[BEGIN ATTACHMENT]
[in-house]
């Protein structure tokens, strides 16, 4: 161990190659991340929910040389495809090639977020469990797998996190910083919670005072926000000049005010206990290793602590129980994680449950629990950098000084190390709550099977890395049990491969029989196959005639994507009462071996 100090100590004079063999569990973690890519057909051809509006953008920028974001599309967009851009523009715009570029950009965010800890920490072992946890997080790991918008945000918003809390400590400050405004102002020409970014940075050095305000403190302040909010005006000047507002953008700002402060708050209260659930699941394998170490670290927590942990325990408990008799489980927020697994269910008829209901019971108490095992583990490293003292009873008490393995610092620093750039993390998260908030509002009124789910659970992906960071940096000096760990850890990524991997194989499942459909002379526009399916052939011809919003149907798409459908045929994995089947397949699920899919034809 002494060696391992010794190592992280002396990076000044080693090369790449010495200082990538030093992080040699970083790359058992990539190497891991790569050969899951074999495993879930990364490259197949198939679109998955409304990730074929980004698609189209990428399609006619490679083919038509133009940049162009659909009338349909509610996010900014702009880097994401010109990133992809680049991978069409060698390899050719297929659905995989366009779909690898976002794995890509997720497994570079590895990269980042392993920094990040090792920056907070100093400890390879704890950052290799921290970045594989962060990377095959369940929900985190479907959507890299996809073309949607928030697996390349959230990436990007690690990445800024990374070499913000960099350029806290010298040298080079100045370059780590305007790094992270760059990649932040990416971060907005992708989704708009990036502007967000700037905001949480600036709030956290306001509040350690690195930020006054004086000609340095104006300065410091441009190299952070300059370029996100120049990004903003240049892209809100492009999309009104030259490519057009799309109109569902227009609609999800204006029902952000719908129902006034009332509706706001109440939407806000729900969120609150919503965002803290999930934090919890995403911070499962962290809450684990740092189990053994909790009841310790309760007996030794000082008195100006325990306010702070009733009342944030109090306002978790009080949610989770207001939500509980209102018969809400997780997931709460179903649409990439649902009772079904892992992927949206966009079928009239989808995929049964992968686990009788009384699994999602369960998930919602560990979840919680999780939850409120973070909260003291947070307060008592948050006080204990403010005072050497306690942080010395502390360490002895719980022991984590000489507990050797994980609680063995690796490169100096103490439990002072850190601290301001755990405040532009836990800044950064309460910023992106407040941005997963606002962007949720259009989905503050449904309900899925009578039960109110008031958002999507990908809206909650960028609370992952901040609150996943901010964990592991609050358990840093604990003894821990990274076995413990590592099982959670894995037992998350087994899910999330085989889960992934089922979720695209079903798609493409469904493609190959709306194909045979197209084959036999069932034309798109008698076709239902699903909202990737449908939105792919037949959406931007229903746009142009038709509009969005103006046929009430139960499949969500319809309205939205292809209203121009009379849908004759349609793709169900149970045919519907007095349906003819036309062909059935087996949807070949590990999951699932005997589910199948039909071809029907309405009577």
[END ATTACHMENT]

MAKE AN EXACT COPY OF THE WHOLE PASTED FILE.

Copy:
[in-house]
């Protein structure tokens, strides 16, 4: 161990190659991340929910040389495809090639977020469990797998996190910083919670005072926000000049005010206990290793602590129980994680449950629990950098000084190390709550099977890395049990491969029989196959005639994507009462071996 100090100590004079063999569990973690890519057909051809509006953008920028974001599309967009851009523009715009570029950009965010800890920490072992946890997080790991918008945000918003809390400590400050405004102002020409970014940075050095305000403190302040909010005006000047507002953008700002402060708050209260659930699941394998170490670290927590942990325990408990008799489980927020697994269910008829209901019971108490095992583990490293003292009873008490393995610092620093750039993390998260908030509002009124789910659970992906960071940096000096760990850890990524991997194989499942459909002379526009399916052939011809919003149907798409459908045929994995089947397949699920899919034809 002494060696391992010794190592992280002396990076000044080693090369790449010495200082990538030093992080040699970083790359058992990539190497891991790569050969899951074999495993879930990364490259197949198939679109998955409304990730074929980004698609189209990428399609006619490679083919038509133009940049162009659909009338349909509610996010900014702009880097994401010109990133992809680049991978069409060698390899050719297929659905995989366009779909690898976002794995890509997720497994570079590895990269980042392993920094990040090792920056907070100093400890390879704890950052290799921290970045594989962060990377095959369940929900985190479907959507890299996809073309949607928030697996390349959230990436990007690690990445800024990374070499913000960099350029806290010298040298080079100045370059780590305007790094992270760059990649932040990416971060907005992708989704708009990036502007967000700037905001949480600036709030956290306001509040350690690195930020006054004086000609340095104006300065410091441009190299952070300059370029996100120049990004903003240049892209809100492009999309009104030259490519057009799309109109569902227009609609999800204006029902952000719908129902006034009332509706706001109440939407806000729900969120609150919503965002803290999930934090919890995403911070499962962290809450684990740092189990053994909790009841310790309760007996030794000082008195100006325990306010702070009733009342944030109090306002978790009080949610989770207001939500509980209102018969809400997780997931709460179903649409990439649902009772079904892992992927949206966009079928009239989808995929049964992968686990009788009384699994999602369960998930919602560990979840919680999780939850409120973070909260003291947070307060008592948050006080204990403010005072050497306690942080010395502390360490002895719980022991984590000489507990050797994980609680063995690796490169100096103490439990002072850190601290301001755990405040532009836990800044950064309460910023992106407040941005997963606002962007949720259009989905503050449904309900899925009578039960109110008031958002999507990908809206909650960028609370992952901040609150996943901010964990592991609050358990840093604990003894821990990274076995413990590592099982959670894995037992998350087994899910999330085989889960992934089922979720695209079903798609493409469904493609190959709306194909045979197209084959036999069932034309798109008698076709239902699903909202990737449908939105792919037949959406931007229903746009142009038709509009969005103006046929009430139960499949969500319809309205939205292809209203121009009379849908004759349609793709169900149970045919519907007095349906003819036309062909059935087996949807070949590990999951699932005997589910199948039909071809029907309405009577």